Japan Travel Tips—Especially if it's Your First Time Visiting
When you are traveling to Japan for the first time, you may be overwhelmed by the sheer quantity of places you can visit, the language barrier, transportation, or even ordering food. Luckily, Japanese travel is a wonderful experience, from the deals for foreigners on air and rail travel, to the delicious restaurants, to the temples and architecture. Here are our top Japan travel tips for your first time in the country.
Don't Worry if You Don't Speak Japanese
Not speaking the native language can be one of the most intimidating things about traveling to another country, but today there are many resources you can tap to get by even if you don’t speak a word of another language.
Google Translate: The free Google Translate app is incredibly helpful for translating what you want to say when visiting Japan. It translates English instantly to 100 other languages, including Japanese. Download it on your phone before you go, and you will be all set.
Key phrases: Since many people in Japan don’t speak English, it is helpful, for manners and for getting around, to learn some key phrases. The most important is probably, “Do you speak English?” If someone says they don’t speak it well, don’t be fooled, often the Japanese are modest about their language abilities.
Hotel address: Before you go, print out your hotel addresses in Japanese, which will help you if you need to get directions.
Also read: 6 Tips to Talk Like a Local on Vacation
Getting Around Japan
When traveling to Japan, you will find getting around is easy, but avoid cabs, since they are very expensive. Luckily, there are short trains, the Japan Rail Pass, and the HyperDia app which help you navigate the train system in English.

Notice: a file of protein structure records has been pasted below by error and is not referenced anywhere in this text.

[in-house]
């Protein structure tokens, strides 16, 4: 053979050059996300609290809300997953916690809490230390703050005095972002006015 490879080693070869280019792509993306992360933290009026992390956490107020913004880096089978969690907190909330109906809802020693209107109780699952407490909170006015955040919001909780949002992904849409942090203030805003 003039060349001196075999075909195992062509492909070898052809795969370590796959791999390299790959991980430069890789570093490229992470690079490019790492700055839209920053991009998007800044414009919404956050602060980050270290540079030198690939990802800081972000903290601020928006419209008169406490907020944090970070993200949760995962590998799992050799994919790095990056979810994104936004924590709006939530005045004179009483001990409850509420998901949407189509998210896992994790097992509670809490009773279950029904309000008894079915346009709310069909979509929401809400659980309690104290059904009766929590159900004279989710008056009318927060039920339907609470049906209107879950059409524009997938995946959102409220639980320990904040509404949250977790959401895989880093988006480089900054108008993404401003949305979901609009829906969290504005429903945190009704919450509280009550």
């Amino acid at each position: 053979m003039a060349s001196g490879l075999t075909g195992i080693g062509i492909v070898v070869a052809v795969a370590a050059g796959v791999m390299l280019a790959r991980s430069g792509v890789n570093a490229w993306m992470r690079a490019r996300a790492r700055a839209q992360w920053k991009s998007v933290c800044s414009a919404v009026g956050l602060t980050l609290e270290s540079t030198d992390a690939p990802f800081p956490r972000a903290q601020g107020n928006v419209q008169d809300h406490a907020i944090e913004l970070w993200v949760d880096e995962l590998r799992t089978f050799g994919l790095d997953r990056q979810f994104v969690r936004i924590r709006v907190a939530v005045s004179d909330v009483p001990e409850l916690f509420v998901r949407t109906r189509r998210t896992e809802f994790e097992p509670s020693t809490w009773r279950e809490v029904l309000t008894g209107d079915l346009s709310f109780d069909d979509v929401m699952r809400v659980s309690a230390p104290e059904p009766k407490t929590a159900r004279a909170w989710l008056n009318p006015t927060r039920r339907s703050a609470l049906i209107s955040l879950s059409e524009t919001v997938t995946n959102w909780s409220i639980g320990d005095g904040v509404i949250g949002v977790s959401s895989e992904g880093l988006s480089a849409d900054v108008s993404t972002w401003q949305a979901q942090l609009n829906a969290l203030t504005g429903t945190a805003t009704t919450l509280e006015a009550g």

Short train: You can use short trains to get around the city like the New York Metro. Buy either a Pasmo card or a Suica card, which are like a Metro card. Most short trains accept both cards.
Japan Rail Pass: The Japan Rail Pass is a collaboration of six rail companies under Japan Rail and offers one of the most efficient and cost effective ways to travel across Japan.
Also read: Top Sights to See with a Japan Rail Pass
HyperDia: The HyperDia app offers train route and timetable information in English, making it easier for you to navigate Japan’s rail transportation. It will also provide you with the optimal route and information on the fare from start to end so you can purchase a pass that covers the whole trip.
Domestic Airlines: If you are looking to travel far distances in Japan, book your flights with Japan Airlines or ANA before you reach Japan and you can benefit from discount rates offered to foreign travelers.
Popular Destinations in Japan
While Japan is commonly perceived as a small country, there are many, many places to see when traveling to Japan. Here are just several of the country's most notable destinations.
Tokyo: Tokyo is a foodie’s dream with the most Michelin star restaurants of any city in the world. It also offers impressive modern architecture, beautiful gardens, and cultural sites. Don’t miss the Imperial Palace and the Sensō-ji Temple.